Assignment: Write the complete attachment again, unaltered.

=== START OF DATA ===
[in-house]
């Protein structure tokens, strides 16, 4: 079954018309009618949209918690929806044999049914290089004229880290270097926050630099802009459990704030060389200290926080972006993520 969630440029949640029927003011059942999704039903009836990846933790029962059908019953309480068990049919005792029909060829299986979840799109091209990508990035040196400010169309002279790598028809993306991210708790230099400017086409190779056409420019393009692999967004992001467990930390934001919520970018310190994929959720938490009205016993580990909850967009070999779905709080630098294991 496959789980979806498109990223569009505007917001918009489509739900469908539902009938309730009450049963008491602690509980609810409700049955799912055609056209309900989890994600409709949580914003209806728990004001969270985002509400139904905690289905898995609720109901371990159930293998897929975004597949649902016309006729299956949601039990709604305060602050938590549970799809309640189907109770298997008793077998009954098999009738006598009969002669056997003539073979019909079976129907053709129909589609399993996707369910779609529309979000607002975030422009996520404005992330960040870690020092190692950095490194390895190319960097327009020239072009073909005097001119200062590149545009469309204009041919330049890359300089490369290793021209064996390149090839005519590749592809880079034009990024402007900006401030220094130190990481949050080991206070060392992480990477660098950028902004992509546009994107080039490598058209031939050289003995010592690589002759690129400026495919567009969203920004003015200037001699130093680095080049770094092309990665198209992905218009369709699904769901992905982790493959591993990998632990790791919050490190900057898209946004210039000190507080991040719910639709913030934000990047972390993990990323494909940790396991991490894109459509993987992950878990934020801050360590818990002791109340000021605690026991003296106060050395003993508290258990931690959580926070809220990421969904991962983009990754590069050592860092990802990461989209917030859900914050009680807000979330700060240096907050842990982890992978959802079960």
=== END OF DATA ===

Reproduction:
[in-house]
């Protein structure tokens, strides 16, 4: 079954018309009618949209918690929806044999049914290089004229880290270097926050630099802009459990704030060389200290926080972006993520 969630440029949640029927003011059942999704039903009836990846933790029962059908019953309480068990049919005792029909060829299986979840799109091209990508990035040196400010169309002279790598028809993306991210708790230099400017086409190779056409420019393009692999967004992001467990930390934001919520970018310190994929959720938490009205016993580990909850967009070999779905709080630098294991 496959789980979806498109990223569009505007917001918009489509739900469908539902009938309730009450049963008491602690509980609810409700049955799912055609056209309900989890994600409709949580914003209806728990004001969270985002509400139904905690289905898995609720109901371990159930293998897929975004597949649902016309006729299956949601039990709604305060602050938590549970799809309640189907109770298997008793077998009954098999009738006598009969002669056997003539073979019909079976129907053709129909589609399993996707369910779609529309979000607002975030422009996520404005992330960040870690020092190692950095490194390895190319960097327009020239072009073909005097001119200062590149545009469309204009041919330049890359300089490369290793021209064996390149090839005519590749592809880079034009990024402007900006401030220094130190990481949050080991206070060392992480990477660098950028902004992509546009994107080039490598058209031939050289003995010592690589002759690129400026495919567009969203920004003015200037001699130093680095080049770094092309990665198209992905218009369709699904769901992905982790493959591993990998632990790791919050490190900057898209946004210039000190507080991040719910639709913030934000990047972390993990990323494909940790396991991490894109459509993987992950878990934020801050360590818990002791109340000021605690026991003296106060050395003993508290258990931690959580926070809220990421969904991962983009990754590069050592860092990802990461989209917030859900914050009680807000979330700060240096907050842990982890992978959802079960």